NLT Blog: Issues, perspectives, and news related to the New Living Translation and Bible publishing.
NLT #1 on July CBA Bestseller List

In the recently-released CBA (Christian Bookseller Association) chart of best-selling Bible translations in July, the NLT topped the chart as the Bible translation with the most units sold in the month! This is the first time, to our knowledge, that the NLT has been #1 on this list. (The NLT was #2 on this list in June.)

This is pretty exciting news for us, though we do keep it in perspective, knowing that these numbers fluctuate fairly often. Part of the reason for the jump is due to the sales of one of our new Bibles–Operation Worship (NLT), which released this summer.

Several bloggers have commented on the momentum and growing usage of the NLT:

Bryon was the first (that I’m aware of) to link to this list.

Rick Mansfield, in a post last month called “The Rise of the New Living Translation” observes that “signs are starting to point to the New Living Translation as a major contender for the spot of top English translation that the NIV has held onto for the last two decades.” He quotes Wayne Leman, who said “A major translation comes along every few generations and it can become a default translation. The KJV was one of these. The RSV was one, at least for NCC churches. The NIV was one. Now, [in my opinion], the NLT is one.”

Brad says “It seems that the Study Bible and the NLT in particular is becoming the translation of choice for a lot of people.”

ElShaddai Edwards observes in his post “Changes in the Bookstore” that the NLT is increasing in placement and location in his local Christian bookstore: “Surprise, surprise, the second largest layout was for the NLT, with 3 display units. They’d moved the NLT from the back wall (where the NIV is now) to the left side wall (high visibility too)” He comments “I can’t deny that I’m pleased to see the NLT get so much exposure. I’m become convinced that functional translations are as every bit authoritative a Bible as formal translations or even the original Greek/Hebrew texts. ” A couple of commenters confirm that they’ve observed this trend in their local bookstores as well.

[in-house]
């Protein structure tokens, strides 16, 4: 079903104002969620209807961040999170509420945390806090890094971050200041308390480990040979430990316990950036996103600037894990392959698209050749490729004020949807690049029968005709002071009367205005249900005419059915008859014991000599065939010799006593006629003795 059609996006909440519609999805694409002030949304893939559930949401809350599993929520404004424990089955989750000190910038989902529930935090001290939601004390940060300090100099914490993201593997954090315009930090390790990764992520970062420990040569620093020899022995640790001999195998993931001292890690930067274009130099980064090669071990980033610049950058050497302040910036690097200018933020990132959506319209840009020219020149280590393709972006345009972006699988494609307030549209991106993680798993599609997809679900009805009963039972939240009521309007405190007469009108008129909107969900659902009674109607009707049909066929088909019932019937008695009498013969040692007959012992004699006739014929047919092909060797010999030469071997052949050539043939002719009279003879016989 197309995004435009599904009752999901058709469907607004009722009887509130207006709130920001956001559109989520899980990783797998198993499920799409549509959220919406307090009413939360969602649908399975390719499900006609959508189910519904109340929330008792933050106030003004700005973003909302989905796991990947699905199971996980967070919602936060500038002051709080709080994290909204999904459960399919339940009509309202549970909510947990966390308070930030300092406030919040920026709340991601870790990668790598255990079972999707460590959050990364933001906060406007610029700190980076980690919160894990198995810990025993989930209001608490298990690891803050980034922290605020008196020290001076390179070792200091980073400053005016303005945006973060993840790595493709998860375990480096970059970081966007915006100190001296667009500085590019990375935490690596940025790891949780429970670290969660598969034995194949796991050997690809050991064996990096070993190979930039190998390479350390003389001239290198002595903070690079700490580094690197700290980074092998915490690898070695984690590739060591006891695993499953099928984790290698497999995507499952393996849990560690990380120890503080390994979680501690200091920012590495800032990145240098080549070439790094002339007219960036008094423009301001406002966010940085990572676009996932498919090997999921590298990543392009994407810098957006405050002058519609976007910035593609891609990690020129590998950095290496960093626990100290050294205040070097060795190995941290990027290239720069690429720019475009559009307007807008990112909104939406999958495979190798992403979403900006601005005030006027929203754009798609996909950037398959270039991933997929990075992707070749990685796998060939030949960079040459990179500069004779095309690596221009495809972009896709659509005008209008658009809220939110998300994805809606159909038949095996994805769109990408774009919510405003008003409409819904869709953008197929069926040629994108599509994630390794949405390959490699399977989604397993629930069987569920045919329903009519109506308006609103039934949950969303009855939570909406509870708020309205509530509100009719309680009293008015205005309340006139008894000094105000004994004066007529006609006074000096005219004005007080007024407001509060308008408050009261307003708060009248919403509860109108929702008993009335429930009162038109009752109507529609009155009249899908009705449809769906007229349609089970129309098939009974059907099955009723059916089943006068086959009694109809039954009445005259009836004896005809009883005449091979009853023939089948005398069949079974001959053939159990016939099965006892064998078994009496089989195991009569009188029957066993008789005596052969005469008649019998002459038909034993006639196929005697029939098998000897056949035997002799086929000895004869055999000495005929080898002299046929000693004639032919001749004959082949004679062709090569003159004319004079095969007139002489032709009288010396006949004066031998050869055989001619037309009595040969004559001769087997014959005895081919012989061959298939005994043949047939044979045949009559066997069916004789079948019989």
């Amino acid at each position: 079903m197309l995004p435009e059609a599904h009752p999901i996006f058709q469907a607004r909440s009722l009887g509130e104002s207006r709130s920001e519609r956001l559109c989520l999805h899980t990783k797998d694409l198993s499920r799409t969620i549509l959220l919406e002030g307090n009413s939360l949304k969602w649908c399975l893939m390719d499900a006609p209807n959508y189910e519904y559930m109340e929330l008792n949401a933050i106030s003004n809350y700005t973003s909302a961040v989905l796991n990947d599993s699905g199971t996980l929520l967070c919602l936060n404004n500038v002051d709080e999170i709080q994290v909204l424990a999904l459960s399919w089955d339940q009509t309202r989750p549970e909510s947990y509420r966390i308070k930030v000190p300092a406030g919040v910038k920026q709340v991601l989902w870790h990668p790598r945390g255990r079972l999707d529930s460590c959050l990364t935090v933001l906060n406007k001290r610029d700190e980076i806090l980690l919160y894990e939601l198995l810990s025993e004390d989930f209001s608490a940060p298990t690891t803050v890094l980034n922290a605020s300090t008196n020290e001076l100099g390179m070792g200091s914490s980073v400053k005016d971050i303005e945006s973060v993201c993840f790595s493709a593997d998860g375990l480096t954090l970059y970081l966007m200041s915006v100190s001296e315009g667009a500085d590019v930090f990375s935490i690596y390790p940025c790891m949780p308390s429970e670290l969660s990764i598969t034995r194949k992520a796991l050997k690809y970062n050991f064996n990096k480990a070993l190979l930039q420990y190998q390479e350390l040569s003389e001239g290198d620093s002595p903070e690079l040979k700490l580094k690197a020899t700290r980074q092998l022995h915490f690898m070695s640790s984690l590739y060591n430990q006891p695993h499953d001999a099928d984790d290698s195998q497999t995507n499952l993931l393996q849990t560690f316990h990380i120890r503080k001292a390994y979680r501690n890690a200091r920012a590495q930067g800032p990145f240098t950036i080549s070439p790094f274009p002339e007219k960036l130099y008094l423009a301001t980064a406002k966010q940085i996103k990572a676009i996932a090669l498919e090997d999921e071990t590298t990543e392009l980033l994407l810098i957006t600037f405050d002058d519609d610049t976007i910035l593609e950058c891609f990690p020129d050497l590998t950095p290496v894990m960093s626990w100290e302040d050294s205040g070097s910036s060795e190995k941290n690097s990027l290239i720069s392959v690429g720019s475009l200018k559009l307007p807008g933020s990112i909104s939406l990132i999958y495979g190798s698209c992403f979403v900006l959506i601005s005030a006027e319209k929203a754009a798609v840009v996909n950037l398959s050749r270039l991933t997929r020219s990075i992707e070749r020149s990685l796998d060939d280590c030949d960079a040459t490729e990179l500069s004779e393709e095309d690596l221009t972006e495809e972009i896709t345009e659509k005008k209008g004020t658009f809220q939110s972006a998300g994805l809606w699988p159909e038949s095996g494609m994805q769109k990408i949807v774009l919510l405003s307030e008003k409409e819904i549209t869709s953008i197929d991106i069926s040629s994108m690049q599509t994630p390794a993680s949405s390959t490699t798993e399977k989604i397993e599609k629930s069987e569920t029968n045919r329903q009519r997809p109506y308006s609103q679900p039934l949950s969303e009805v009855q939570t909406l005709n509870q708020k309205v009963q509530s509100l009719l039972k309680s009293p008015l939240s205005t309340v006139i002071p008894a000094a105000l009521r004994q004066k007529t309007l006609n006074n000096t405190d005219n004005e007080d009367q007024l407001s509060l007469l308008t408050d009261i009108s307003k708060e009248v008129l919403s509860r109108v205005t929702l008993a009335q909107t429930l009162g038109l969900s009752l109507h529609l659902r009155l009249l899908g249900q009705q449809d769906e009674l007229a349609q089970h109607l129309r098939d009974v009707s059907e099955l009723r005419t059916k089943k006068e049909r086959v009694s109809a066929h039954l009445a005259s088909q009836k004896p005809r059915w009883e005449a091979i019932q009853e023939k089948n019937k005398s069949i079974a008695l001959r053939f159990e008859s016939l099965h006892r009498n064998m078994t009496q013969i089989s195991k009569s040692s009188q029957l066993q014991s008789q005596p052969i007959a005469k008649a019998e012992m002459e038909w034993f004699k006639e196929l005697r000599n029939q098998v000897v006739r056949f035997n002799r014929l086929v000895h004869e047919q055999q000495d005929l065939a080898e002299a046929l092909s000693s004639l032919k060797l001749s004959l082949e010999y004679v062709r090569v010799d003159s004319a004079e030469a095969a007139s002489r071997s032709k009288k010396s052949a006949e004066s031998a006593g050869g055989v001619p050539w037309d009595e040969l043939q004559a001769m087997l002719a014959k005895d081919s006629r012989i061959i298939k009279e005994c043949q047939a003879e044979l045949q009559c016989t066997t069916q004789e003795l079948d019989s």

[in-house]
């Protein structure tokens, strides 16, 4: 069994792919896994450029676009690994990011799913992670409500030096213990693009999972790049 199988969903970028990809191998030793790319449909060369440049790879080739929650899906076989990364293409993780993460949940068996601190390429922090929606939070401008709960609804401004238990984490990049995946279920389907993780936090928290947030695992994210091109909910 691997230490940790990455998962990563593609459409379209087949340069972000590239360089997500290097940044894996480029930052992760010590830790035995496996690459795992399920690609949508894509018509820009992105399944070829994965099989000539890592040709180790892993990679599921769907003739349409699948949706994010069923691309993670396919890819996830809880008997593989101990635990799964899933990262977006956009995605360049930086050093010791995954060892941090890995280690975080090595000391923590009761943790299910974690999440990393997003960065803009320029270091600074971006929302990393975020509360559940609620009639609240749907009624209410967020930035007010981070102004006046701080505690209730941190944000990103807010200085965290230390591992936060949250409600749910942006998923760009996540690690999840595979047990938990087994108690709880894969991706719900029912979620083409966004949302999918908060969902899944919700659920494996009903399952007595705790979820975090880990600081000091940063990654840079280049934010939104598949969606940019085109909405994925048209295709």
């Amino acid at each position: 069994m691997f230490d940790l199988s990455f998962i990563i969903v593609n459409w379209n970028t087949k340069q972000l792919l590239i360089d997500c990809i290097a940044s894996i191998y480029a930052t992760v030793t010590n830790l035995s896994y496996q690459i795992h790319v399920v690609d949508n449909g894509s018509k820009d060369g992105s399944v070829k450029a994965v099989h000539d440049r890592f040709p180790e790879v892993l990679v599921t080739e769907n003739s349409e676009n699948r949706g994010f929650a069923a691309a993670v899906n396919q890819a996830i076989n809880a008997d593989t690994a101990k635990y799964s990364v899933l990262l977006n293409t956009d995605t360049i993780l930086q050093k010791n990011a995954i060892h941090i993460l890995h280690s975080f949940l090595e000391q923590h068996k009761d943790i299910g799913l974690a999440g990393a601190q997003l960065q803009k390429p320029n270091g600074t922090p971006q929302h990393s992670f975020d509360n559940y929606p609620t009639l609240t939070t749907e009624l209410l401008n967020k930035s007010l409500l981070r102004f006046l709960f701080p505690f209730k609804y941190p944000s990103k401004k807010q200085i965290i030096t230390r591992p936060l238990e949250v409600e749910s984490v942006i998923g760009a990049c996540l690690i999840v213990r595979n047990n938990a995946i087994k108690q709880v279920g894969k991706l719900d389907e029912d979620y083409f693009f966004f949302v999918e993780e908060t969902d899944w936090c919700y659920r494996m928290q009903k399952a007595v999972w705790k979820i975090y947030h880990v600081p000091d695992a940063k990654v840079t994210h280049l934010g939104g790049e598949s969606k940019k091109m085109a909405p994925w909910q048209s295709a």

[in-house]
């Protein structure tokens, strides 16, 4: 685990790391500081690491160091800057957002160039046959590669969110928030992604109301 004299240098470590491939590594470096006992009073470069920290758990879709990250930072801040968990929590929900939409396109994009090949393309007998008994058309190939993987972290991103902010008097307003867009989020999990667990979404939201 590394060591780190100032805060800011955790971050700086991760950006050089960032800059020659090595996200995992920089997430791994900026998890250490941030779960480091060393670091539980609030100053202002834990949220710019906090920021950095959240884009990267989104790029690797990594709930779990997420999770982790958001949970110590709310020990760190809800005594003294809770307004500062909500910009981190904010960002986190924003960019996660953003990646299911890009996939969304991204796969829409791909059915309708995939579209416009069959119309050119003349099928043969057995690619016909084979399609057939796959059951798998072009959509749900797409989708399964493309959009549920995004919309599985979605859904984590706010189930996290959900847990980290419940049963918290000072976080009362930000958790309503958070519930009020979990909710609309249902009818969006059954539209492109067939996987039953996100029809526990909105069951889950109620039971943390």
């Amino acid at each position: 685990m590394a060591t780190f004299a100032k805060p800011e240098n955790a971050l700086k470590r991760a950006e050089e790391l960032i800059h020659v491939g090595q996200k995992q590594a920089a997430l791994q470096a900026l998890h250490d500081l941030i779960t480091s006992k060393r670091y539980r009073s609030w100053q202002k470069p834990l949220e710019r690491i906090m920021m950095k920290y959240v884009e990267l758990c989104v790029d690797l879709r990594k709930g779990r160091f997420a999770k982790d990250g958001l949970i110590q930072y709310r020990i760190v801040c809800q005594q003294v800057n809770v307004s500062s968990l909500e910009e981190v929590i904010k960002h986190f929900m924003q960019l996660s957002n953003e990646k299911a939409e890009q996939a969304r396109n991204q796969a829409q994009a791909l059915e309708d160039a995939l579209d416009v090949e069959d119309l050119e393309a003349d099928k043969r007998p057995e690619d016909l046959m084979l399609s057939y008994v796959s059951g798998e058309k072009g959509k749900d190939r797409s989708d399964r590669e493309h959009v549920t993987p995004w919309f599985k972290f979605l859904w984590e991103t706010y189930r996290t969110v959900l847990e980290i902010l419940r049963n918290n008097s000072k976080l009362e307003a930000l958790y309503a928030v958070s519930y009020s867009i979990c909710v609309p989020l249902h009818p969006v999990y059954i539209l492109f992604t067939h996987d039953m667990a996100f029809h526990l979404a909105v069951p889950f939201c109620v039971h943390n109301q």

TC Robinson writes a post called “The Second Coming of the NLT has taken the Bible World by Storm!”

David Ker posts on buzz about the NLT in the blogosphere and CD-Host comments that “Virtually ever blogger I read has upgraded their evaluation of the NLT and/or NTLSB in the last quarter.” In another post, David talks about the number of bloggers promoting the NLT. Rick Mansfield comments on that post that ” the NLT is definitely gaining momentum and readers “

In a very well-commented post, iMonk says: “And then we have the issue of who translated the New Living Translation. Careful there young, restless and reformed. Some of your favorites have been doing some dynamic equivalence translation behind your back.” (iMonk isn’t saying anything about the momentum of the NLT, he’s just saying.)

Other Buzz:

The July 2008 edition of the Christian Reformed Church reported that the 2008 synod declared that the NLT is one of the translations that may be used in that denomination’s worship services.

Harold Smith, editor-in-chief and CEO of Christianity Today, International, in an announcement last month that the New Living Translation will be the default translation on CTI’s websites, says “I’m especially thrilled that we can, together, provide broader distribution and more creative access to a quality translation that will bring God’s living Word to bear on more and more people.”

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